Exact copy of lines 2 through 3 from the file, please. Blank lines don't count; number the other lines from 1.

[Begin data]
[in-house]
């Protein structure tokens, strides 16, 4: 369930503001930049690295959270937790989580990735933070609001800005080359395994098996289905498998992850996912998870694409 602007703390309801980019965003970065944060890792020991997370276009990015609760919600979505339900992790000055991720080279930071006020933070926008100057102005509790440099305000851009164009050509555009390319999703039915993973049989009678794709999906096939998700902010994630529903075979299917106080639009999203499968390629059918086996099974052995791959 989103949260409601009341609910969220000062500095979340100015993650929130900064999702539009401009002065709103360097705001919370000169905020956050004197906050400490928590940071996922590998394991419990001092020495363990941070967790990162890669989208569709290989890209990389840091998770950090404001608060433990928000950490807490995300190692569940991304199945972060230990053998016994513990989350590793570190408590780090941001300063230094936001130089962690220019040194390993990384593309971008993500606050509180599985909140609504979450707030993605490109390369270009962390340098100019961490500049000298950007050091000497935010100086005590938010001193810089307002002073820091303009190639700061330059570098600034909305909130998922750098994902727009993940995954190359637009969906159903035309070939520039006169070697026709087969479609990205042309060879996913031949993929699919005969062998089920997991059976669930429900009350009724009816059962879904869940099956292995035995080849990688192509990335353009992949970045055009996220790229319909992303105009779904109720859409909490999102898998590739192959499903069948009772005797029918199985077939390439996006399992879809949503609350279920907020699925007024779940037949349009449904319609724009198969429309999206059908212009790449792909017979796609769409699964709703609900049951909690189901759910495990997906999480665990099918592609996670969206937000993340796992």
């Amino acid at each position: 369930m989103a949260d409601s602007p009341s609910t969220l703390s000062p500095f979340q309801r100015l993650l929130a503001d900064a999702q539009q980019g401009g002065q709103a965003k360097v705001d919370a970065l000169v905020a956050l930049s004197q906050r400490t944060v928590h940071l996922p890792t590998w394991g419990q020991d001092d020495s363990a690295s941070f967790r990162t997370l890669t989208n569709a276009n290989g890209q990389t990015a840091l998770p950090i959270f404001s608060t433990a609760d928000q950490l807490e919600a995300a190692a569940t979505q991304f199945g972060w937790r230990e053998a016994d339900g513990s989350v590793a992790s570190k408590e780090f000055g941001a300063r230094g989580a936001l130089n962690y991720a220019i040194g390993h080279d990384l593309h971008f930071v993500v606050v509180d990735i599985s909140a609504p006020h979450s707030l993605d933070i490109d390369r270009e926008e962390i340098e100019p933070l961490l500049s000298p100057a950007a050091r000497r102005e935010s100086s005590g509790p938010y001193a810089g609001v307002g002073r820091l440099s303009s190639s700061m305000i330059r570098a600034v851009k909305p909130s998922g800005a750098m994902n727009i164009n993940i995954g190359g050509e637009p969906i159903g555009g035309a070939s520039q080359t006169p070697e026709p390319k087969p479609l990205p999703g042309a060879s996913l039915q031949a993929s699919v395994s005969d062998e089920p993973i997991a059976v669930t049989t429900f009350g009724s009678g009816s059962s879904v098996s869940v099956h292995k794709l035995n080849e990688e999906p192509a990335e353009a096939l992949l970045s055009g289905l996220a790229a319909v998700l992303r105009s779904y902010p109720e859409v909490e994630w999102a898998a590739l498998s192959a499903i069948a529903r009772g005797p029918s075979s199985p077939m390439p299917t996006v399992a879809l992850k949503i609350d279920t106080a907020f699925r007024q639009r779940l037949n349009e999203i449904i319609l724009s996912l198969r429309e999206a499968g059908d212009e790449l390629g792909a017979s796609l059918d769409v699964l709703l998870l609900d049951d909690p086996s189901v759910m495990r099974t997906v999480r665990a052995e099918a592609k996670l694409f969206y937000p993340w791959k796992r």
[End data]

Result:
């Protein structure tokens, strides 16, 4: 369930503001930049690295959270937790989580990735933070609001800005080359395994098996289905498998992850996912998870694409 602007703390309801980019965003970065944060890792020991997370276009990015609760919600979505339900992790000055991720080279930071006020933070926008100057102005509790440099305000851009164009050509555009390319999703039915993973049989009678794709999906096939998700902010994630529903075979299917106080639009999203499968390629059918086996099974052995791959 989103949260409601009341609910969220000062500095979340100015993650929130900064999702539009401009002065709103360097705001919370000169905020956050004197906050400490928590940071996922590998394991419990001092020495363990941070967790990162890669989208569709290989890209990389840091998770950090404001608060433990928000950490807490995300190692569940991304199945972060230990053998016994513990989350590793570190408590780090941001300063230094936001130089962690220019040194390993990384593309971008993500606050509180599985909140609504979450707030993605490109390369270009962390340098100019961490500049000298950007050091000497935010100086005590938010001193810089307002002073820091303009190639700061330059570098600034909305909130998922750098994902727009993940995954190359637009969906159903035309070939520039006169070697026709087969479609990205042309060879996913031949993929699919005969062998089920997991059976669930429900009350009724009816059962879904869940099956292995035995080849990688192509990335353009992949970045055009996220790229319909992303105009779904109720859409909490999102898998590739192959499903069948009772005797029918199985077939390439996006399992879809949503609350279920907020699925007024779940037949349009449904319609724009198969429309999206059908212009790449792909017979796609769409699964709703609900049951909690189901759910495990997906999480665990099918592609996670969206937000993340796992």
């Amino acid at each position: 369930m989103a949260d409601s602007p009341s609910t969220l703390s000062p500095f979340q309801r100015l993650l929130a503001d900064a999702q539009q980019g401009g002065q709103a965003k360097v705001d919370a970065l000169v905020a956050l930049s004197q906050r400490t944060v928590h940071l996922p890792t590998w394991g419990q020991d001092d020495s363990a690295s941070f967790r990162t997370l890669t989208n569709a276009n290989g890209q990389t990015a840091l998770p950090i959270f404001s608060t433990a609760d928000q950490l807490e919600a995300a190692a569940t979505q991304f199945g972060w937790r230990e053998a016994d339900g513990s989350v590793a992790s570190k408590e780090f000055g941001a300063r230094g989580a936001l130089n962690y991720a220019i040194g390993h080279d990384l593309h971008f930071v993500v606050v509180d990735i599985s909140a609504p006020h979450s707030l993605d933070i490109d390369r270009e926008e962390i340098e100019p933070l961490l500049s000298p100057a950007a050091r000497r102005e935010s100086s005590g509790p938010y001193a810089g609001v307002g002073r820091l440099s303009s190639s700061m305000i330059r570098a600034v851009k909305p909130s998922g800005a750098m994902n727009i164009n993940i995954g190359g050509e637009p969906i159903g555009g035309a070939s520039q080359t006169p070697e026709p390319k087969p479609l990205p999703g042309a060879s996913l039915q031949a993929s699919v395994s005969d062998e089920p993973i997991a059976v669930t049989t429900f009350g009724s009678g009816s059962s879904v098996s869940v099956h292995k794709l035995n080849e990688e999906p192509a990335e353009a096939l992949l970045s055009g289905l996220a790229a319909v998700l992303r105009s779904y902010p109720e859409v909490e994630w999102a898998a590739l498998s192959a499903i069948a529903r009772g005797p029918s075979s199985p077939m390439p299917t996006v399992a879809l992850k949503i609350d279920t106080a907020f699925r007024q639009r779940l037949n349009e999203i449904i319609l724009s996912l198969r429309e999206a499968g059908d212009e790449l390629g792909a017979s796609l059918d769409v699964l709703l998870l609900d049951d909690p086996s189901v759910m495990r099974t997906v999480r665990a052995e099918a592609k996670l694409f969206y937000p993340w791959k796992r």